I made my first appearance on planet earth in July 1960 in Old Windsor, England. My parents waited eight years before taking the plunge and having another child. Which is probably not surprising as I don’t imagine it would be a picnic raising twins in post-war Britain. Living in an upstairs flat with no running water, too afraid to take the babies out due to the great smog of ’52 and without the modern conveniences we enjoy now must have been a test of fortitude for a young mother.
My early recollections of my father aren’t that clear. He was fifteen years my mother’s senior and was often unwell – nervous dyspepsia was the doctor’s diagnosis. A gentle and loving family man, he worked as an instrument inspector for British Airways, or BOAC as it was known then. I remember him coming home and talking to my mother about work and health problems and hearing them say how nice it would be to escape The Rat Race. I had no idea what a Rat Race was, but escaping it seemed like a very exciting adventure and I wished I could make Daddy better by helping to make this happen. Not long after my fifth birthday my parents announced that my father had been offered a job with NAC in New Zealand. Great excitement in the family! We were Escaping the Rat Race in an aeroplane and starting a new life on the other side of the world.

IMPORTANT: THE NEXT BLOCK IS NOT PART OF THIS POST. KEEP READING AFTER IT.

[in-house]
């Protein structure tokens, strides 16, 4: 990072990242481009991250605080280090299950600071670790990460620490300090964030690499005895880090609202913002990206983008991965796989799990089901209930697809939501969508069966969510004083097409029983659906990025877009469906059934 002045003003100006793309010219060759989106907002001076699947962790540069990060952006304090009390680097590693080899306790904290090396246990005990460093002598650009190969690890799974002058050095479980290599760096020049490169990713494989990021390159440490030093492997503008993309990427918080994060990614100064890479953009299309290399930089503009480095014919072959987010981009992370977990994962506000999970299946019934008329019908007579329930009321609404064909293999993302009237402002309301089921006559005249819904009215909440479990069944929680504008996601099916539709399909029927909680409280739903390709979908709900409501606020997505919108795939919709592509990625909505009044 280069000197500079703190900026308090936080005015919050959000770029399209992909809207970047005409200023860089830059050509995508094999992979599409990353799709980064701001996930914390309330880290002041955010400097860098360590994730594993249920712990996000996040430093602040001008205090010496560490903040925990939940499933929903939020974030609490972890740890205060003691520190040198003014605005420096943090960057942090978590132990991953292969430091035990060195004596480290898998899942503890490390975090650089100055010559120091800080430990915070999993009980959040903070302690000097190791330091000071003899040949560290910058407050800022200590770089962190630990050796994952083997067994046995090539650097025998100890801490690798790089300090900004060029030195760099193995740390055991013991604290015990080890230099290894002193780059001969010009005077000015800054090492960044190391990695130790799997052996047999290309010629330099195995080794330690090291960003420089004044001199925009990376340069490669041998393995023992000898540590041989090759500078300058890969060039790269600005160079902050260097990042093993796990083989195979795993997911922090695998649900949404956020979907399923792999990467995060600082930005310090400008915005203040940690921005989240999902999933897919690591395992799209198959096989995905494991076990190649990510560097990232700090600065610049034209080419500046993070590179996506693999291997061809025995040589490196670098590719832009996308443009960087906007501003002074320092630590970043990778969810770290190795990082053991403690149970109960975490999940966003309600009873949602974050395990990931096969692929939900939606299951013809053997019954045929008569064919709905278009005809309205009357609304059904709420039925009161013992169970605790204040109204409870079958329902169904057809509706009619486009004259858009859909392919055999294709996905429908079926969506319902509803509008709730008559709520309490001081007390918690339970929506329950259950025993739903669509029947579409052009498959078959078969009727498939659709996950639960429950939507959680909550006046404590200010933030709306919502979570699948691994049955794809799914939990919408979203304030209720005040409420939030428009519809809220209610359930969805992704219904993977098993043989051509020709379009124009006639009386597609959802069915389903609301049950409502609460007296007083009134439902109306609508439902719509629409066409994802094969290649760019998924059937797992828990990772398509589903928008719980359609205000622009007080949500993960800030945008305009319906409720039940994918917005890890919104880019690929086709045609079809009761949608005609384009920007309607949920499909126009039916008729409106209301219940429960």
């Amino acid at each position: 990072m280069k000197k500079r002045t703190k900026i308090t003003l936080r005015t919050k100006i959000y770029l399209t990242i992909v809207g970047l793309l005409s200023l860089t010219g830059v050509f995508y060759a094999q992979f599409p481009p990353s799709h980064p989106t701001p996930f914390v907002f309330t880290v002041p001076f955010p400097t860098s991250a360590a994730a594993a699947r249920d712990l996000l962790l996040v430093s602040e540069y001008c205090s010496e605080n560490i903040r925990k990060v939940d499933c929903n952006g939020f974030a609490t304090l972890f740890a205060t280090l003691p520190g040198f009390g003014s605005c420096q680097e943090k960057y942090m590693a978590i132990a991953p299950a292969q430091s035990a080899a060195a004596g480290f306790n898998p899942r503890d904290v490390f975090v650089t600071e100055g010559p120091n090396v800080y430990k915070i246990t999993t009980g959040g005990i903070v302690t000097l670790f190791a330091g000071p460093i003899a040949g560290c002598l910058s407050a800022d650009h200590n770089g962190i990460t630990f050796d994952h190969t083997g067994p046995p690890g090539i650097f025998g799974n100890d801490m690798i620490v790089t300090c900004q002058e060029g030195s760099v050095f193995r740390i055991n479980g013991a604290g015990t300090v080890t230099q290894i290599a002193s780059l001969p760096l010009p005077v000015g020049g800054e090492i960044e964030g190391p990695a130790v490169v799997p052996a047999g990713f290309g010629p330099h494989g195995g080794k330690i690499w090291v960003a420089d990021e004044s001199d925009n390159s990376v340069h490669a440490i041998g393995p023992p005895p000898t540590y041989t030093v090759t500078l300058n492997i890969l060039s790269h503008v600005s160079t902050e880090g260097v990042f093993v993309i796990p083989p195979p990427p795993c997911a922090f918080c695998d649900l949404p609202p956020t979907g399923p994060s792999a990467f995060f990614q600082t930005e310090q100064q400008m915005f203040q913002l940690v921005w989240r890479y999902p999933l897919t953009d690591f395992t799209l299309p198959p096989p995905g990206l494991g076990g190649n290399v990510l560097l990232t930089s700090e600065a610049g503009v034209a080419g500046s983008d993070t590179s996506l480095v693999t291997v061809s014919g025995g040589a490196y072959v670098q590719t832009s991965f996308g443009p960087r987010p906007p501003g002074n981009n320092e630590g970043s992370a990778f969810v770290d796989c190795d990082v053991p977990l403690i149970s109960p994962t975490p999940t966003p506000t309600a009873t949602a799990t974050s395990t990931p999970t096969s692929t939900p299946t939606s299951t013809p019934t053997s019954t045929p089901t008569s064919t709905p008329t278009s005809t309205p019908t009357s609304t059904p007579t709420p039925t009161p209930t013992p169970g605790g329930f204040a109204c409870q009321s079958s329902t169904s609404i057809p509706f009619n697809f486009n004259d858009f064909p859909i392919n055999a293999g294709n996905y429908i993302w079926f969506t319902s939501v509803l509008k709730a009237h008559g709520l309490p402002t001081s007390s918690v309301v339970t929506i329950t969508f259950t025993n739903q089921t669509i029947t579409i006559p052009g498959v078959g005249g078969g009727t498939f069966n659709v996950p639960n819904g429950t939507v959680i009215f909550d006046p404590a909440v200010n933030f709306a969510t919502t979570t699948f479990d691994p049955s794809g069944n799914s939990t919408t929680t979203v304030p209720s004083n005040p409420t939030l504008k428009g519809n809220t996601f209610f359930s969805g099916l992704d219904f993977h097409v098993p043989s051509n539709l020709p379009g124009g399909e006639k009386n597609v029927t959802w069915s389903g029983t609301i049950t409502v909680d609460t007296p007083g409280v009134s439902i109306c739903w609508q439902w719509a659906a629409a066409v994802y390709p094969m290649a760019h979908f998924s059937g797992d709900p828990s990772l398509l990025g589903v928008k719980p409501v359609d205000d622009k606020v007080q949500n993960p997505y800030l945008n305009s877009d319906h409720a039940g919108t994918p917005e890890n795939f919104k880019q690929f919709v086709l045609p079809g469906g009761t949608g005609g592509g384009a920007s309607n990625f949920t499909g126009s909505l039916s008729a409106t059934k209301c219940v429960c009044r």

After a long and probably quite arduous journey for my mother with two thirteen-year-olds and a five-year-old, as well as a husband whose health was rapidly deteriorating, we arrived in Auckland. We stayed at a place called Tui Glenn for a short while before moving down to Christchurch so that my father could start his new job. He never made his first day. Desperately in pain and unable to keep any food down, my mother took him to see a doctor as soon as we arrived. He was admitted to Princess Margaret Hospital where surgeons opened him up to operate and then promptly stitched him back up again. He was riddled with cancer. It had started in his pancreas and was relentlessly taking over the rest of his frail body. He was given two weeks to live.
My mother, bereft and worn out with grief, broke this news to us not long before Christmas 1965. Christmas morning came which we spent at the Stoneyhurst Hotel where we were staying at the time. I got a green knitted bobble hat and some mint chocolates on a Wedgewood saucer. I’ve still got the bobble hat. It reminds me of a little five-year-old girl, of spending a forlorn Christmas in a strange land and feeling as though my whole world was falling apart.